Bouquet: Strong, heavy and warm. A spicy-sweet aroma.
Flavour: Pungent, powerful, sharp and slightly bitter.
Hotness: Medium

Medicinal Use

Cumin is stomachic, diuretic, carminative, stimulant, astringent, emmenagogic and antispasmodic. It is valuable in dyspepsia diarrhoea and hoarseness, and may relieve flatulence and colic. In the West, it is now used mainly in veterinary medicine, as a carminative, but it remains a traditional herbal remedy in the East. It is supposed to increase lactation and reduce nausea in pregnancy. Used in a poultice, it relieves swelling of the breast or the testicles. Smoke in a pipe with ghee, it is taken to relieve the hiccups, Cumin stimulates the appetite.

Traditional Use

Cumin is used mainly where highly spiced foods are preferred. It features in Indian, Eastern, Middle Eastern, Mexican, Portuguese and Spanish cookery. It is an ingredient of most curry powders and many savoury spice mixtures, and is used in stews, grills - especially lamb - and chicken dishes. It gives bite to plain rice, and to beans and cakes. Small amounts can be usefully used in aubergine and kidney bean dishes. Cumin is essential in spicy Mexican foods such as chile con carne, casseroled pork and enchiladas with chili sauce. In Europe, cumin flavours certain Portuguese sausages, and is used to spice cheese, especially Dutch Leyden and German Munster, and burned with woods to smoke cheeses and meats. It is a pickling ingredient for cabbage and Sauerkraut, and is used in chutneys. In the Middle East, it is a familiar spice for fish dishes, grills and stews and flavours couscous - semolina steamed over meat and vegetables, the national dish of Morocco. Zeera pani is a refreshing and appetising Indian drink made from cumin and tamarind water. Cumin together with caraway flavours Kummel, the famous German liquer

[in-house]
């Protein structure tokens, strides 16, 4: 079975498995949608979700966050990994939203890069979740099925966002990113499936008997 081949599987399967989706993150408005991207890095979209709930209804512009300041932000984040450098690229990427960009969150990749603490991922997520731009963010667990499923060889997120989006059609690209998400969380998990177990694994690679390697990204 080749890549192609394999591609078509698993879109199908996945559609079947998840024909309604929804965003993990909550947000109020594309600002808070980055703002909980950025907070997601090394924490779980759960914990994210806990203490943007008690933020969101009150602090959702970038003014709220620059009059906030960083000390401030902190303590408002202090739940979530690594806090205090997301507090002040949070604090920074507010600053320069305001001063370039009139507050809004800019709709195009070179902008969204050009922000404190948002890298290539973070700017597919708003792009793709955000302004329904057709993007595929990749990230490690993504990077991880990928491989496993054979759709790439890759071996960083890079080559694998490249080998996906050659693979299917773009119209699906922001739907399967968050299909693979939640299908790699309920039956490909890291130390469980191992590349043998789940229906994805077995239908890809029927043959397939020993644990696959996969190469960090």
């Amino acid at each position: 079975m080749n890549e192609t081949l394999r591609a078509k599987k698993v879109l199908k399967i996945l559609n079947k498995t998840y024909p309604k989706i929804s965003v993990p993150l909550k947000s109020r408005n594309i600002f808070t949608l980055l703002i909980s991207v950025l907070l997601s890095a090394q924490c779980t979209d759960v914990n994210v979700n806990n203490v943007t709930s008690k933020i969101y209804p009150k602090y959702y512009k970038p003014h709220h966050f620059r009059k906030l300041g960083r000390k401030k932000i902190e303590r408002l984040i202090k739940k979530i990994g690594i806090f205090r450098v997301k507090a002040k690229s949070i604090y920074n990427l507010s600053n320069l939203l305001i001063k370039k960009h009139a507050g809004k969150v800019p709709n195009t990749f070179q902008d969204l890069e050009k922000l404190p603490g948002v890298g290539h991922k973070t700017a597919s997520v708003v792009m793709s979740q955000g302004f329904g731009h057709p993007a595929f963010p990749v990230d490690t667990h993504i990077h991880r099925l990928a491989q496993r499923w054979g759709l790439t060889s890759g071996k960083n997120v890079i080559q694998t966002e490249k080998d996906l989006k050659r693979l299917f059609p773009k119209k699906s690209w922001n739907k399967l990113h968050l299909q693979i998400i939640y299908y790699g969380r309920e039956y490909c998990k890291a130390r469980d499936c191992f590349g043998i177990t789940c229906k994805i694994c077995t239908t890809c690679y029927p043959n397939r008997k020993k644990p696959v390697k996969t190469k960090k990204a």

Amount:     

CURRY LEAVES
Murraya koenigii

Culinary herb
Amount: